Doesn't hold much ground when the maximum temperature reached is well below the critical melting point/boiling point of the material anyway.
Besides a lot of ceramic heating elements are made of Alumina (Aluminum oxide). Although having a much higher boiling point, Alumina has the same potential to leech off unwanted substances as regular Aluminum…when of a low enough quality.
In other words: ceramic isn’t necessarily safer than aluminum.
Also, be very cautious of manufacturers and sellers who advertise the heating element of their vaporizer as ceramic when there’s only a very small ceramic part in the element!
Again, I can't emphasize this enough:
To avoid issues like this, only buy from reputable brands and their authorized dealers. In our list of highly-rated dry herb vaporizers, you can find vaporizers that we ourselves would feel comfortable using on a daily basis.
What's the bottom line?
Pure ceramic is safe as a heating element, but not necessarily safer than other material types.
Glass Heating Element
Glass heating elements are rare and usually are aluminum or ceramic heating elements covered in a glass shell.
Glass is actually the most inert material that can be used in vaporizers (glass is so inert that in any study where they compare different sorts of cookware, for example, glass is always the material which gets compared with the potentially hazardous material) …
Glass does offer an extra layer of protection.
Besides, it is the best material to preserve the taste of your herb and is totally eco-friendly.
2. How to Be Sure You Have a Safe Air Path
Besides having a big impact on the taste of your vapor, the air path is another part when designed poorly, has the potential to damage your health.
If you didn’t know already …
The air path is the path the air travels from the moment it starts getting used in your vaporizer (this is even before the air heats up), to the moment it starts filling your airways.
The vapor path is something slightly different: it's the path your vapor travels from the moment it starts getting produced to the moment it starts filling your airways.
So what exactly is the difference between the ‘air-path' and the ‘vapor-path'?
The air path is longer. This is because, with most vapes, your vaporizer has to pull in air from outside and heat it before it can produce vapor. The path the air travels before it comes into contact with your herb, is what makes the air path slightly longer than the vapor path.
Why does this matter?
The path the air travels before it starts heating your herbs is important for your safety as well.
Although it's just cold air, particle pollution (micro-particles mixing with air) can occur during this stage as well.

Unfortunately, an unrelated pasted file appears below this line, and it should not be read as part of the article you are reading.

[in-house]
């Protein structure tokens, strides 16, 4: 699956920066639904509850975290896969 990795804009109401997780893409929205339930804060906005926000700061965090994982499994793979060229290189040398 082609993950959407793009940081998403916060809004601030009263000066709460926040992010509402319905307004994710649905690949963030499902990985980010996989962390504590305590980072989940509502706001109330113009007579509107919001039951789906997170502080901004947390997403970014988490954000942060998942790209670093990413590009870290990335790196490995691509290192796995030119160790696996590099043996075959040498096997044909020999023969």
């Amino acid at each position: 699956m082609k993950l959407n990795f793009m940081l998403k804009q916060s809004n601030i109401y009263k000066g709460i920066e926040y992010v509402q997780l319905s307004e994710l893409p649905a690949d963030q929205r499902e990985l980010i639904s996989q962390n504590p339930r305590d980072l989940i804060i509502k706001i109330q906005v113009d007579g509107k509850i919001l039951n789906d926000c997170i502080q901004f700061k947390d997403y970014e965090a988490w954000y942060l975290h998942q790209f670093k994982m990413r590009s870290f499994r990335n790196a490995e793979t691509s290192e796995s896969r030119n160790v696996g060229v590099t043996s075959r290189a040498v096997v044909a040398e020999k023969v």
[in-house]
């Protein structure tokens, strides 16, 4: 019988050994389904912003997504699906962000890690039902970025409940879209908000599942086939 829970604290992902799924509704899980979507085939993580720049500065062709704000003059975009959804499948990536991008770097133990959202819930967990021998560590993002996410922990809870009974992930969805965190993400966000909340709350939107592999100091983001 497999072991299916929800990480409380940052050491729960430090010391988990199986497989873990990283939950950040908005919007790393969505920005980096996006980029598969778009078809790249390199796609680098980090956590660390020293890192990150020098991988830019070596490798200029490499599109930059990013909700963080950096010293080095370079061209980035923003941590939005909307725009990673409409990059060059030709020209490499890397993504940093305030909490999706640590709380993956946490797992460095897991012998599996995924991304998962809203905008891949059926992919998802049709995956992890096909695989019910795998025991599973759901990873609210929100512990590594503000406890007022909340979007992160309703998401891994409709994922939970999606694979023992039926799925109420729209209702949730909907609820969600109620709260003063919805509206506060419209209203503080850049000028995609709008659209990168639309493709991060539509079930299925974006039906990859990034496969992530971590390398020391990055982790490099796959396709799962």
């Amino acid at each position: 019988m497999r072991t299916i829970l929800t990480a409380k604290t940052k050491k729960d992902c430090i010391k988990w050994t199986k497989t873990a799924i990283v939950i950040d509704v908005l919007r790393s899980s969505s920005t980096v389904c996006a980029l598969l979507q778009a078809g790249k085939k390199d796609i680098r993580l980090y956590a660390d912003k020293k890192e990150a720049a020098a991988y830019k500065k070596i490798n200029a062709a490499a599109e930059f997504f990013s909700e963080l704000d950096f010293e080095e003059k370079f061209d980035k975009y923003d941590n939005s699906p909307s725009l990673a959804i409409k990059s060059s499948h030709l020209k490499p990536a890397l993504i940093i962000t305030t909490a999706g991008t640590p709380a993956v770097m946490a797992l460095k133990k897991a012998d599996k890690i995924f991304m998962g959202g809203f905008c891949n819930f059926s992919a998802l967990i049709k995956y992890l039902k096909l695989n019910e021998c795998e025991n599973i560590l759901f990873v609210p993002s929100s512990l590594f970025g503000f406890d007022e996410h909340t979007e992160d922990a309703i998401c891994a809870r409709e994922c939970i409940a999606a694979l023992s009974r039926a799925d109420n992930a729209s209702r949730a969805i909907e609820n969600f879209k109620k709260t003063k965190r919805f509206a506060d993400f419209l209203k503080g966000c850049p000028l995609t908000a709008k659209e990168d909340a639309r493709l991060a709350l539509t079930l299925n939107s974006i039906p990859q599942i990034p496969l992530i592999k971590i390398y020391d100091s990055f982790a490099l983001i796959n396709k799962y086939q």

And what happens when these small toxic particles are part of the vapor you inhale?
This all depends on what material it is you're exactly inhaling in the form of micro-particles and the quantities that you're inhaling. But it there is a potential health risk involved with inhaling toxic micro-particles.
Realize the following though:
Particle pollution occurring in the air path before it reaches your heating element is less likely.
Heated air is more reactive than cold air. Cold air isn't very likely to react with the chemicals in the electronics it passes through.
With most vaporizers, there are four (4) materials of which your air path can be made up:
- Stainless steel;
Each of these materials has its own pros and cons. But when talking about vaporizer safety, it is of paramount importance that:
- These materials are of a high enough quality that no chemical reaction occurs when they come in contact with the hot air that gets directed through the vapor path.
A borosilicate glass air-path would be your best option from a safety standpoint, but also from a vapor quality standpoint!
Glass, in general, is the most inert material of these 4 (check out this study for example) and any chemical reaction occurring from the hot air that passes through it is zero (0).
Glass doesn’t absorb anything either. It's no coincidence that the pharmaceutical sector puts full faith into glass to protect products from contamination.
Between the different types of glass, borosilicate glass is best because it's even more chemically resistant to acids. On top of these qualities, borosilicate glass is extremely heat- and thermo-shock resistant.
But even regular glass is better than most other materials in a vaporizer.
Really, an all-glass air-path is what every vaporizer SHOULD have.